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Rex Tillerson: Coast Guard has one 'crummy' icebreaking ship

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"I think we have one functioning icebreaker today," Tillerson said at the Wilson Center. "The Coast Guard's very proud of it, as crummy as it is." (AP Photo/Paul Sancya)

U.S. Coast Guard commanders have just one “crummy” icebreaking ship at their disposal, Secretary of State Rex Tillerson said Tuesday.

“I think we have one functioning icebreaker today,” Tillerson said at the Wilson Center. “The Coast Guard’s very proud of it, as crummy as it is.”

Tillerson’s jibe was delivered to laughter, but points to a serious concern for American policymakers who regard the Arctic as a new theater of competition between the United States and other world powers. Russia, among others, has made significant military investments in the region while the United States focused on other strategic priorities and cut defense spending.

“So, we’re late to the game,” Tillerson said.

The Coast Guard has three operational icebreakers: The heavy icebreaker Polar Star, medium icebreaker Healy, and the Mackinaw, which operates on the Great Lakes.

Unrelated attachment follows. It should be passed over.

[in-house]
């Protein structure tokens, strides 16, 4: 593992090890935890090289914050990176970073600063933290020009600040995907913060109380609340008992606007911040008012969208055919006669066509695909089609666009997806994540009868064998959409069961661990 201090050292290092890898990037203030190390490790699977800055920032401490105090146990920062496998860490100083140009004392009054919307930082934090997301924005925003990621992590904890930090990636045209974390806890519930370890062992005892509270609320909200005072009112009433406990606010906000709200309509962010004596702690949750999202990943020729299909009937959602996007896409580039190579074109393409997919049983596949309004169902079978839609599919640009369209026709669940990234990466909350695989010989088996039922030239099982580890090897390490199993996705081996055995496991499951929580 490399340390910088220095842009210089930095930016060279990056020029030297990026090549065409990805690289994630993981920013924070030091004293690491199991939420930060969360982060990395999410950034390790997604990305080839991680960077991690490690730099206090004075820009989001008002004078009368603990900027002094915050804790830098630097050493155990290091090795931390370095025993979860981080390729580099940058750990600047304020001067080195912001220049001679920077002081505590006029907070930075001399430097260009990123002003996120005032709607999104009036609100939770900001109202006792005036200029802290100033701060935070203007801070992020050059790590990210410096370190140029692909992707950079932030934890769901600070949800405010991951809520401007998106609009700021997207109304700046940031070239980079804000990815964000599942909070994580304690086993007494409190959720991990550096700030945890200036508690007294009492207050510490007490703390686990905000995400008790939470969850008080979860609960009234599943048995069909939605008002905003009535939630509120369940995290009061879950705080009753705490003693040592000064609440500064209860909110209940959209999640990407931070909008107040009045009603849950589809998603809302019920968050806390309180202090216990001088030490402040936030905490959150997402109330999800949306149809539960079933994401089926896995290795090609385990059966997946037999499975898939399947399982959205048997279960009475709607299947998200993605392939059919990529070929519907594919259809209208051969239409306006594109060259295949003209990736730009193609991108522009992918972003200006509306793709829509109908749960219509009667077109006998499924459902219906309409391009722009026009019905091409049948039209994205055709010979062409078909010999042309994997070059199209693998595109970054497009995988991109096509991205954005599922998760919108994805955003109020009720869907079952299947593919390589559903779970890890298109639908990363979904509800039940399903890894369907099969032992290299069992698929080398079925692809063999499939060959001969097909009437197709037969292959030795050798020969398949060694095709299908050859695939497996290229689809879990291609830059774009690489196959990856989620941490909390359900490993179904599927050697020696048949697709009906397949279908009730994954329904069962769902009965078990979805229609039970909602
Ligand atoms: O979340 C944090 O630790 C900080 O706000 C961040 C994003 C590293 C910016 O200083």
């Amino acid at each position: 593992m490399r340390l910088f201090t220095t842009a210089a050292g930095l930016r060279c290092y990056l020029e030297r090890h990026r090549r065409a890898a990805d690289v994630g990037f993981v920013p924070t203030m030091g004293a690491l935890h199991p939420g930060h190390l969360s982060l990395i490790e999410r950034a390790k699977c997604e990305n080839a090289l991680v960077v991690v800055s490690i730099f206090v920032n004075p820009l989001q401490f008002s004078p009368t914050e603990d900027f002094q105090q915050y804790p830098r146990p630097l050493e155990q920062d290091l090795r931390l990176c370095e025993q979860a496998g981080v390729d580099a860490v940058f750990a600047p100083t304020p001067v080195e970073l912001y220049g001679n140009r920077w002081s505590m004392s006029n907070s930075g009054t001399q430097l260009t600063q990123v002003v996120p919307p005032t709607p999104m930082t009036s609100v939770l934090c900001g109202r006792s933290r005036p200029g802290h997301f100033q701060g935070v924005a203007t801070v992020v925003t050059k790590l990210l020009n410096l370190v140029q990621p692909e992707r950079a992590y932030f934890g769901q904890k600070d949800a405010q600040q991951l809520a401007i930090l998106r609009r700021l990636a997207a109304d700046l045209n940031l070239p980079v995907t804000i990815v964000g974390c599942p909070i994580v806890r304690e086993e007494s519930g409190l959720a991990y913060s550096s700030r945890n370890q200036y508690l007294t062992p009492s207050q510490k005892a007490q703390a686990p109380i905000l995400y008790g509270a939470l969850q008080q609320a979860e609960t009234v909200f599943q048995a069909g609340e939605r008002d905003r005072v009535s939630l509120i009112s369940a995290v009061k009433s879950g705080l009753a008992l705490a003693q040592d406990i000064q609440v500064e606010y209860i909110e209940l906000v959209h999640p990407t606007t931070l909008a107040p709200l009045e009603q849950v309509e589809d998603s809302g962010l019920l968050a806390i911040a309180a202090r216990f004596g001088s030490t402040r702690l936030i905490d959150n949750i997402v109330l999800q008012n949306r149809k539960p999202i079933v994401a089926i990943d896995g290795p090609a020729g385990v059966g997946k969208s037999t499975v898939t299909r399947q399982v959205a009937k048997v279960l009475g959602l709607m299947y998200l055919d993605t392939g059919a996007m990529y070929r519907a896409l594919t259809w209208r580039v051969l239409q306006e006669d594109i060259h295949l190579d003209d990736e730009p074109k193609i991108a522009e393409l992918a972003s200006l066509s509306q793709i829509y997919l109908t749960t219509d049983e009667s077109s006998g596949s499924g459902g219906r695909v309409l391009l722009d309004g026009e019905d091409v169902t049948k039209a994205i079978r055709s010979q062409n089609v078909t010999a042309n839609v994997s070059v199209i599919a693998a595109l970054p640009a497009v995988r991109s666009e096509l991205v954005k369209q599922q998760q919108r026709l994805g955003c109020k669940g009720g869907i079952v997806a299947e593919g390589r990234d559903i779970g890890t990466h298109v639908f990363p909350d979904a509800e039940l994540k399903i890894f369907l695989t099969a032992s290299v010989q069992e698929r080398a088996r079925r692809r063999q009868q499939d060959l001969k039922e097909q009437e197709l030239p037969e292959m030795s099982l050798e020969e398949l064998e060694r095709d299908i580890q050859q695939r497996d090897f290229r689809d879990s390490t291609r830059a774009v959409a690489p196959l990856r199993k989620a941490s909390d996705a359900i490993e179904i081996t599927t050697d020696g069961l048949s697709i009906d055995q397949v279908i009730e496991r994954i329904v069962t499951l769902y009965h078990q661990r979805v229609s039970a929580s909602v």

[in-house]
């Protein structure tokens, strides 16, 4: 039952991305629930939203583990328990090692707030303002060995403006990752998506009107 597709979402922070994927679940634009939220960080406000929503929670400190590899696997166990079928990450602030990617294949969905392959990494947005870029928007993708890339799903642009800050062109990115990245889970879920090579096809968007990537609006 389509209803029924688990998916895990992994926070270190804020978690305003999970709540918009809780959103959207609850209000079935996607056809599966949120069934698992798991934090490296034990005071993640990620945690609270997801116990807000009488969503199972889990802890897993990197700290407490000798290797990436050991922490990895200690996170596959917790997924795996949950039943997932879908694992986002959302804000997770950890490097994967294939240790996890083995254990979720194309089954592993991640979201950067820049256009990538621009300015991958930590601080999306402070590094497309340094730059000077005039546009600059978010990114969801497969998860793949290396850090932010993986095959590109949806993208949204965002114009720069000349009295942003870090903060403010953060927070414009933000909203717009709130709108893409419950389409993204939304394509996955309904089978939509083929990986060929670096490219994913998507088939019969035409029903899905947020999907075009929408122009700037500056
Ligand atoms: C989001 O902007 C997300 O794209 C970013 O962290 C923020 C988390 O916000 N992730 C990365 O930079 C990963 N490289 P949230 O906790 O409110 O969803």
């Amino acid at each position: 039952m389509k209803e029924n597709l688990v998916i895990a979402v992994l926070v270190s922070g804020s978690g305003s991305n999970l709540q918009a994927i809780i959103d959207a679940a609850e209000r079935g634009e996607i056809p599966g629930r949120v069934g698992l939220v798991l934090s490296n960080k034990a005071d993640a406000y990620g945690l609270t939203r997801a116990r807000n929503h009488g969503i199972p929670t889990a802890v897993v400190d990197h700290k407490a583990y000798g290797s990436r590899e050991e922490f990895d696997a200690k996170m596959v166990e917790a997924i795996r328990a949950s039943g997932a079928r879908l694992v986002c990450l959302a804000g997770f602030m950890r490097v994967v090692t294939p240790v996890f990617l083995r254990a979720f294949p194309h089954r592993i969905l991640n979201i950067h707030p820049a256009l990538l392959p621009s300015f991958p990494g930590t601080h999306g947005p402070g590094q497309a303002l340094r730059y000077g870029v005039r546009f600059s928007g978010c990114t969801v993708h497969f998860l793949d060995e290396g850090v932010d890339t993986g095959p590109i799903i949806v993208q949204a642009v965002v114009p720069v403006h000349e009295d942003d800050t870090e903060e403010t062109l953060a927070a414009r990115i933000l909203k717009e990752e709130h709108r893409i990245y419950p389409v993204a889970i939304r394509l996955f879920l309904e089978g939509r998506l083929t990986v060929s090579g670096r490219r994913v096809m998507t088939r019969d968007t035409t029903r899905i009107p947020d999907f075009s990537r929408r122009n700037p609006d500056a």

Tillerson is not the first U.S. government official to sound the alarm about the need for more icebreakers, but he’s one of the highest-ranking. Sen. Dan Sullivan, R-Alaska, authored legislation that passed in February requiring the Pentagon to update its strategy for the Arctic, in light of competitors’ expansion in the region.

And Adm. Paul Zukunft, the U.S. Coast Guard commandant, warned in May Russia is planning to deploy icebreaking vessels armed with cruise missiles, which could give them a substantial military advantage in the region.

"They've got all their chess pieces on the board right now and right now we've got a pawn and maybe a rook,” Zukunft said. "And so, if you look at this Arctic game of chess, if you will, they've got us at checkmate, right from the very beginning if it does become a militarized domain.”

Tillerson noted “even the Chinese are building icebreaking tankers,” despite the fact China doesn’t have a geographic connection to the Arctic.

“The United States is behind,” he said during the Wilson Center event. “But the whole Arctic region, because of what’s happened with the opening of the Arctic passageways from an economic and trade standpoint, but certainly from a national security standpoint, is vitally important to our interest.”